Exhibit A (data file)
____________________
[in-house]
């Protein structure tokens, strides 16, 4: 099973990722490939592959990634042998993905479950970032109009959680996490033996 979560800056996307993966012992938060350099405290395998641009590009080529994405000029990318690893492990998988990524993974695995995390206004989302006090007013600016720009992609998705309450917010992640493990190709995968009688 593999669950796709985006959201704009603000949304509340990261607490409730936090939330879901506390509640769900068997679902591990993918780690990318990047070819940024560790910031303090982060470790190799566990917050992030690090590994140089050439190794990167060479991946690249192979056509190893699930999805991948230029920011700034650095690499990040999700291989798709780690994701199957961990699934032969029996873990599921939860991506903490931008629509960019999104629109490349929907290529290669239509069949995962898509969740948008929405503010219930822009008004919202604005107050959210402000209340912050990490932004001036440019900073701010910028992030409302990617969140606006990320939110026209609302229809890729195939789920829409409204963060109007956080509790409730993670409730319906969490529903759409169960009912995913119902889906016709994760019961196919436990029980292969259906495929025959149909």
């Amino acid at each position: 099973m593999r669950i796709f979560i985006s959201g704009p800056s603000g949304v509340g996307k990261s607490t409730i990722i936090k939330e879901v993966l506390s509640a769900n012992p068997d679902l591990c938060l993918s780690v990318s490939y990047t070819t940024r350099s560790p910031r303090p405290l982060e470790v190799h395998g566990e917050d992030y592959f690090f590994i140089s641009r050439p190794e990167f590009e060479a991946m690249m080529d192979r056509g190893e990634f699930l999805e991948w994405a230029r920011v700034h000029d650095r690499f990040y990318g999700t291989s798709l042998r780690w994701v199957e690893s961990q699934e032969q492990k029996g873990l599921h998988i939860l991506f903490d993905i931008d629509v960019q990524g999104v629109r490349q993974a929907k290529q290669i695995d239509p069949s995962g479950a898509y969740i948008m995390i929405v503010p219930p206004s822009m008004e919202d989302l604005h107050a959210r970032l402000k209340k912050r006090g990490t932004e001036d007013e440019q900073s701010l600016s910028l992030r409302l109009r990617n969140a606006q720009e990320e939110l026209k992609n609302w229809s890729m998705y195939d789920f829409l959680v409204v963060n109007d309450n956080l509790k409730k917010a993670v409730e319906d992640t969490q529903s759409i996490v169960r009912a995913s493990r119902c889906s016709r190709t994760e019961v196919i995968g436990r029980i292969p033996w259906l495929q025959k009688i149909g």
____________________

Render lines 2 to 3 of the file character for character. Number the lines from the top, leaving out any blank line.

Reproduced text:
């Protein structure tokens, strides 16, 4: 099973990722490939592959990634042998993905479950970032109009959680996490033996 979560800056996307993966012992938060350099405290395998641009590009080529994405000029990318690893492990998988990524993974695995995390206004989302006090007013600016720009992609998705309450917010992640493990190709995968009688 593999669950796709985006959201704009603000949304509340990261607490409730936090939330879901506390509640769900068997679902591990993918780690990318990047070819940024560790910031303090982060470790190799566990917050992030690090590994140089050439190794990167060479991946690249192979056509190893699930999805991948230029920011700034650095690499990040999700291989798709780690994701199957961990699934032969029996873990599921939860991506903490931008629509960019999104629109490349929907290529290669239509069949995962898509969740948008929405503010219930822009008004919202604005107050959210402000209340912050990490932004001036440019900073701010910028992030409302990617969140606006990320939110026209609302229809890729195939789920829409409204963060109007956080509790409730993670409730319906969490529903759409169960009912995913119902889906016709994760019961196919436990029980292969259906495929025959149909």
């Amino acid at each position: 099973m593999r669950i796709f979560i985006s959201g704009p800056s603000g949304v509340g996307k990261s607490t409730i990722i936090k939330e879901v993966l506390s509640a769900n012992p068997d679902l591990c938060l993918s780690v990318s490939y990047t070819t940024r350099s560790p910031r303090p405290l982060e470790v190799h395998g566990e917050d992030y592959f690090f590994i140089s641009r050439p190794e990167f590009e060479a991946m690249m080529d192979r056509g190893e990634f699930l999805e991948w994405a230029r920011v700034h000029d650095r690499f990040y990318g999700t291989s798709l042998r780690w994701v199957e690893s961990q699934e032969q492990k029996g873990l599921h998988i939860l991506f903490d993905i931008d629509v960019q990524g999104v629109r490349q993974a929907k290529q290669i695995d239509p069949s995962g479950a898509y969740i948008m995390i929405v503010p219930p206004s822009m008004e919202d989302l604005h107050a959210r970032l402000k209340k912050r006090g990490t932004e001036d007013e440019q900073s701010l600016s910028l992030r409302l109009r990617n969140a606006q720009e990320e939110l026209k992609n609302w229809s890729m998705y195939d789920f829409l959680v409204v963060n109007d309450n956080l509790k409730k917010a993670v409730e319906d992640t969490q529903s759409i996490v169960r009912a995913s493990r119902c889906s016709r190709t994760e019961v196919i995968g436990r029980i292969p033996w259906l495929q025959k009688i149909g």